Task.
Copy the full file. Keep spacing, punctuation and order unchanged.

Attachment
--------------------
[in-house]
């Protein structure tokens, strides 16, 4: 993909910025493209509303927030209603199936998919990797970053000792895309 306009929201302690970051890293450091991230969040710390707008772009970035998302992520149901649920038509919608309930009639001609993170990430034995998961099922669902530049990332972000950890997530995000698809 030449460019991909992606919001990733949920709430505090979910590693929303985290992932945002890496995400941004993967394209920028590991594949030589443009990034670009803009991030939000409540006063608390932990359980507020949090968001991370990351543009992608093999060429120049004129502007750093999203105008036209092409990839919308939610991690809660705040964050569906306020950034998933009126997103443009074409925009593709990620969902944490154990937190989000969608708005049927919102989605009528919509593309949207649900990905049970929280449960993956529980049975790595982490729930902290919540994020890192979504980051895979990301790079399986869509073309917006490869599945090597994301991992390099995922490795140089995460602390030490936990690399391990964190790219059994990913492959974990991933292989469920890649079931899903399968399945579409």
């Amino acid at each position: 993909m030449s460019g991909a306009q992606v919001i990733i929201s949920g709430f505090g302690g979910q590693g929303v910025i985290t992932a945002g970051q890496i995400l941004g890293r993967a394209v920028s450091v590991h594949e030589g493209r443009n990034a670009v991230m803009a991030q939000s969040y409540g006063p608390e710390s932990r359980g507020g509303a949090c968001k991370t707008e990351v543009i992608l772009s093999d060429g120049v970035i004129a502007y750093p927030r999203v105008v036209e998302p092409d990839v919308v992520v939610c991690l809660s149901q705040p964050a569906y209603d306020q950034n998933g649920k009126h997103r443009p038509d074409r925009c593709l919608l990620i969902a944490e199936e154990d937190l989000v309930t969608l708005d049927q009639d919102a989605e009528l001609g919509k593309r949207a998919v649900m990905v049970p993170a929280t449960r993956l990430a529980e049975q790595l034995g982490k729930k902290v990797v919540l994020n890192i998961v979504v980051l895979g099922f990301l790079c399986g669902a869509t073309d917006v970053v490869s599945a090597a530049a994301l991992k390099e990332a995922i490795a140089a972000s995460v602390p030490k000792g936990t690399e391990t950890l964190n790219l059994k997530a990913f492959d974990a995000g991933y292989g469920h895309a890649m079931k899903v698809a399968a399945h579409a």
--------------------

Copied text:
[in-house]
């Protein structure tokens, strides 16, 4: 993909910025493209509303927030209603199936998919990797970053000792895309 306009929201302690970051890293450091991230969040710390707008772009970035998302992520149901649920038509919608309930009639001609993170990430034995998961099922669902530049990332972000950890997530995000698809 030449460019991909992606919001990733949920709430505090979910590693929303985290992932945002890496995400941004993967394209920028590991594949030589443009990034670009803009991030939000409540006063608390932990359980507020949090968001991370990351543009992608093999060429120049004129502007750093999203105008036209092409990839919308939610991690809660705040964050569906306020950034998933009126997103443009074409925009593709990620969902944490154990937190989000969608708005049927919102989605009528919509593309949207649900990905049970929280449960993956529980049975790595982490729930902290919540994020890192979504980051895979990301790079399986869509073309917006490869599945090597994301991992390099995922490795140089995460602390030490936990690399391990964190790219059994990913492959974990991933292989469920890649079931899903399968399945579409």
């Amino acid at each position: 993909m030449s460019g991909a306009q992606v919001i990733i929201s949920g709430f505090g302690g979910q590693g929303v910025i985290t992932a945002g970051q890496i995400l941004g890293r993967a394209v920028s450091v590991h594949e030589g493209r443009n990034a670009v991230m803009a991030q939000s969040y409540g006063p608390e710390s932990r359980g507020g509303a949090c968001k991370t707008e990351v543009i992608l772009s093999d060429g120049v970035i004129a502007y750093p927030r999203v105008v036209e998302p092409d990839v919308v992520v939610c991690l809660s149901q705040p964050a569906y209603d306020q950034n998933g649920k009126h997103r443009p038509d074409r925009c593709l919608l990620i969902a944490e199936e154990d937190l989000v309930t969608l708005d049927q009639d919102a989605e009528l001609g919509k593309r949207a998919v649900m990905v049970p993170a929280t449960r993956l990430a529980e049975q790595l034995g982490k729930k902290v990797v919540l994020n890192i998961v979504v980051l895979g099922f990301l790079c399986g669902a869509t073309d917006v970053v490869s599945a090597a530049a994301l991992k390099e990332a995922i490795a140089a972000s995460v602390p030490k000792g936990t690399e391990t950890l964190n790219l059994k997530a990913f492959d974990a995000g991933y292989g469920h895309a890649m079931k899903v698809a399968a399945h579409a």